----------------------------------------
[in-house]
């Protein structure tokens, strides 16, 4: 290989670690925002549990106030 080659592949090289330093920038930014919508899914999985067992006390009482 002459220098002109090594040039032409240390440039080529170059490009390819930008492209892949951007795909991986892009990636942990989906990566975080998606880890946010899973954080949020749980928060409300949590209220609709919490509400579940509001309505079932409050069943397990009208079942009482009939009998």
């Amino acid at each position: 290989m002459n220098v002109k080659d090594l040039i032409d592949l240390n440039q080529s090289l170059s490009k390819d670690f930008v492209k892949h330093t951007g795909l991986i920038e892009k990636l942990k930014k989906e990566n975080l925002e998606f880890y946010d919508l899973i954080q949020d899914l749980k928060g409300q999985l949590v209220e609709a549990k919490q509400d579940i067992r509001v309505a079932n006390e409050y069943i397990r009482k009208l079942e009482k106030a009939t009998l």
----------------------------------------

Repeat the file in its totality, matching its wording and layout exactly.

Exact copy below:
[in-house]
């Protein structure tokens, strides 16, 4: 290989670690925002549990106030 080659592949090289330093920038930014919508899914999985067992006390009482 002459220098002109090594040039032409240390440039080529170059490009390819930008492209892949951007795909991986892009990636942990989906990566975080998606880890946010899973954080949020749980928060409300949590209220609709919490509400579940509001309505079932409050069943397990009208079942009482009939009998």
């Amino acid at each position: 290989m002459n220098v002109k080659d090594l040039i032409d592949l240390n440039q080529s090289l170059s490009k390819d670690f930008v492209k892949h330093t951007g795909l991986i920038e892009k990636l942990k930014k989906e990566n975080l925002e998606f880890y946010d919508l899973i954080q949020d899914l749980k928060g409300q999985l949590v209220e609709a549990k919490q509400d579940i067992r509001v309505a079932n006390e409050y069943i397990r009482k009208l079942e009482k106030a009939t009998l």